Despite the hundreds of initiatives nationwide promoting increased participation by women and underrepresented minorities in STEM fields, women remain a minority in STEM careers in the United States. In 2016 only 25.5 percent of computer and only 14.2 percent of architecture and engineering positions were held by women. For women of color, this gender gap is even wider. Asian, black women and Latinas made up slightly less than 10 percent of working scientists and engineers in 2015.
The consequences of this underrepresentation extend well into the post-graduation careers of these populations. For example, women get cited in scientific publications less often than men and, as a result, they get offered fewer prestigious opportunities, thus earning less than men over their lifetimes. Moreover, they contend on a daily basis with feelings of isolation, a hostile, male-dominated work environment and lack of effective mentors. In the United States, 32 percent of women who enter the STEM fields leave their job within a year.
How do we change the long-term prospects for women and other underrepresented groups so that they are not constantly battling the social and cultural biases that marginalize them in classrooms, in laboratories and in the workforce? One strategy that won’t work is to add women and stir! We’ve tried this in a number of professions — including the University — without success because the numbers do not add up to a critical population who might push back against bias and marginalization. The addition of a few diverse individuals (often merely a token effort to demonstrate the organization’s commitment to diversity) does nothing to change the structural and systemic bias against women and “the others.”
Instead of asking those who already carry the burden of representing their gender, race, ethnicity or sexuality to change themselves so that they might “fit” into the system, we need to teach them how to be resilient in the face of daily disparagement and bias so that they, together with their allies, can change the system.
Here at UT, we have a program that does precisely that. INSPIRE, a women’s undergraduate leadership program funded through and directed by the Center for Women’s & Gender Studies, supports STEM students through mentoring, social awareness and career advancement. INSPIRE offers a unique opportunity for its participants — members of an underrepresented population and more often than not, first-generation college students — to come together across disciplines, schools, areas of interest, as well as across ethnicity and life experience to learn the importance of diversity and the necessity of communicating across cultures.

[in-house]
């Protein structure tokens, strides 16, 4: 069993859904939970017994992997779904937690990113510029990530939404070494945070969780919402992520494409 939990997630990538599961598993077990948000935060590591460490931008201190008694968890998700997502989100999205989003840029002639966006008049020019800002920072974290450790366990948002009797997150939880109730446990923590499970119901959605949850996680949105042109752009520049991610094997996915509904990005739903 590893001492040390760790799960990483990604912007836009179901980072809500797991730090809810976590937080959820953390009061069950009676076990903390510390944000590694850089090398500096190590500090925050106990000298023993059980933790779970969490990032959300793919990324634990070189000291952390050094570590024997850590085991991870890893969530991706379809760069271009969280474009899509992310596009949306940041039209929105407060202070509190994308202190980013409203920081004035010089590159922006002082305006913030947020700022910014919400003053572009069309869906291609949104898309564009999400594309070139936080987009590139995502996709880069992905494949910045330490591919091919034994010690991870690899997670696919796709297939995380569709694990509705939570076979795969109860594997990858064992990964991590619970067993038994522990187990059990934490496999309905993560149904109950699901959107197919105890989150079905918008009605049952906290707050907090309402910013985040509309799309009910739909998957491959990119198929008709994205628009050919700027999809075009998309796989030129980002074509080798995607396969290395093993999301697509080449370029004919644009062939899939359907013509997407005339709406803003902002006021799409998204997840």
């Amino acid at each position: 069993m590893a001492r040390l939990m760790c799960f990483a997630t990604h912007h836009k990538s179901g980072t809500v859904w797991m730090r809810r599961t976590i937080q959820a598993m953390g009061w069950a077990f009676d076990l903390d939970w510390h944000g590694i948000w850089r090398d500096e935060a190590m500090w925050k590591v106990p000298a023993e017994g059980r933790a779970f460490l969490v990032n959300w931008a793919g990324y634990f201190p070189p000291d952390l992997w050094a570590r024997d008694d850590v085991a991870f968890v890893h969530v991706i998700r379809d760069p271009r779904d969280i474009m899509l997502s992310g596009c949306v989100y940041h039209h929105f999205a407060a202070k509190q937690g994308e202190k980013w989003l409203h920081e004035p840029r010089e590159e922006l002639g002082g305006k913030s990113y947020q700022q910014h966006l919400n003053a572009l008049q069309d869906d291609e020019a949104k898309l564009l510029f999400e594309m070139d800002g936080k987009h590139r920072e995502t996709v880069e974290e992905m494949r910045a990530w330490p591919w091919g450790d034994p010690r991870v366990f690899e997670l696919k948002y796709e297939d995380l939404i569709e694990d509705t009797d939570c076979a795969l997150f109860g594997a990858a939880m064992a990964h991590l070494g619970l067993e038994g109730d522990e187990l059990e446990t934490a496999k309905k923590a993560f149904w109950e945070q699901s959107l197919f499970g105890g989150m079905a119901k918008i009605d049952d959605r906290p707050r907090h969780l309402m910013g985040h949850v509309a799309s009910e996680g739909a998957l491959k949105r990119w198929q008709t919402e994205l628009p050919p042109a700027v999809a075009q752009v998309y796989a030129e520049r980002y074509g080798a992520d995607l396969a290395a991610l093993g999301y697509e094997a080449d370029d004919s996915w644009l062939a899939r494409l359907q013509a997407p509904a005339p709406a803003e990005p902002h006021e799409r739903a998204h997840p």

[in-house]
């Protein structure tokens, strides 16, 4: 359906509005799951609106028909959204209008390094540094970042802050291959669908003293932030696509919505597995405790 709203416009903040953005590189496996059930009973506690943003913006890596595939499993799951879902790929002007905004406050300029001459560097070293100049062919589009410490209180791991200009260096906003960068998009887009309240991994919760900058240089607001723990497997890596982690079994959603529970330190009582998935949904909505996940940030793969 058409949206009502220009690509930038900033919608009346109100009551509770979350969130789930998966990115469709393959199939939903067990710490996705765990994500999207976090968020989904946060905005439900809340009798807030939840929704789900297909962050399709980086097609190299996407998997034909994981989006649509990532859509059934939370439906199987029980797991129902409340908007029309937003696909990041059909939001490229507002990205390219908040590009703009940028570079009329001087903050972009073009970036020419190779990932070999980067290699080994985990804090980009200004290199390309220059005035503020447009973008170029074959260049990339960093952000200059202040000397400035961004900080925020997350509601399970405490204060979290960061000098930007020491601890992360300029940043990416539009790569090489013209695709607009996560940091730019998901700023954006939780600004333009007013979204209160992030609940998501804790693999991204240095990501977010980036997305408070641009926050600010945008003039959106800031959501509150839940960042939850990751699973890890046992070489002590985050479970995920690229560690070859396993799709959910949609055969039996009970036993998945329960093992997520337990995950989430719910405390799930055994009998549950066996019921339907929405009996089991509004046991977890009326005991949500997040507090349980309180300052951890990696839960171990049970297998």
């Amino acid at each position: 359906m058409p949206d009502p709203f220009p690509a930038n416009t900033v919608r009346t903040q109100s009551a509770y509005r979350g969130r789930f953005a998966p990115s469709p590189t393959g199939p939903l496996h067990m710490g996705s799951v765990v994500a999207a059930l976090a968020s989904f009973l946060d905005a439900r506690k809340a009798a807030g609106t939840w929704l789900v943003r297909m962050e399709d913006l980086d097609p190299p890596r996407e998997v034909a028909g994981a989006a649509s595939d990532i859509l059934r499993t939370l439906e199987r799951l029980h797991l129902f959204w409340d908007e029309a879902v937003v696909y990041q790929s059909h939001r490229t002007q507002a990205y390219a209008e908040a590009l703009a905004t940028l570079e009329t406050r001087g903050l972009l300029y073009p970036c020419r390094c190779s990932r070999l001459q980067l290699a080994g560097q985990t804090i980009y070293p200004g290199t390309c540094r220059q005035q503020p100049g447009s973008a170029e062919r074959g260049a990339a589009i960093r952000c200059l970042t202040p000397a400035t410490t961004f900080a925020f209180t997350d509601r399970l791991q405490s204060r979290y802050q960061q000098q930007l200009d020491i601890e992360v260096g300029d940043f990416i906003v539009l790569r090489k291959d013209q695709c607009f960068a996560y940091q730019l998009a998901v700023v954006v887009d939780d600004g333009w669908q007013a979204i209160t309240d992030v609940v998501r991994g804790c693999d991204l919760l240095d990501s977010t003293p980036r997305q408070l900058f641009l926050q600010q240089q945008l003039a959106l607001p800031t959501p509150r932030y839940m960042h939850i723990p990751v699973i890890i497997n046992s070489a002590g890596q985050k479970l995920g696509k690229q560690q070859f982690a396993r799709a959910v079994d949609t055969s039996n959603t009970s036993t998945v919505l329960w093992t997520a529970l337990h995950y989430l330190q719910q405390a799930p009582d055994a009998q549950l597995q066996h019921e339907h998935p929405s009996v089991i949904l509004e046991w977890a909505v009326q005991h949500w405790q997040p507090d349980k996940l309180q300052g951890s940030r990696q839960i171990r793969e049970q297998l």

Students develop inclusive leadership skills by reflecting on their own individual and social identities. They learn how structural exclusion not only diminishes the potential of each individual, but how it also harms the collective as well as practice outreach strategies that make a difference throughout their lives and careers. While students are provided professional development workshops, travel to conferences and assistance as they work on group and personal projects, the biggest impact of this program might be that it provides the participants a safe space and the time to develop the resilience necessary to succeed both in college — all participants in INSPIRE graduate in 4 years or less — and in their careers in what still remains a predominantly male-dominated world.
For more information about INSPIRE, please contact Nancy Ewert, senior program coordinator at 512-471-5680 or email@example.com
Heinzelman is the director of the Center for Women’s and Gender Studies at UT.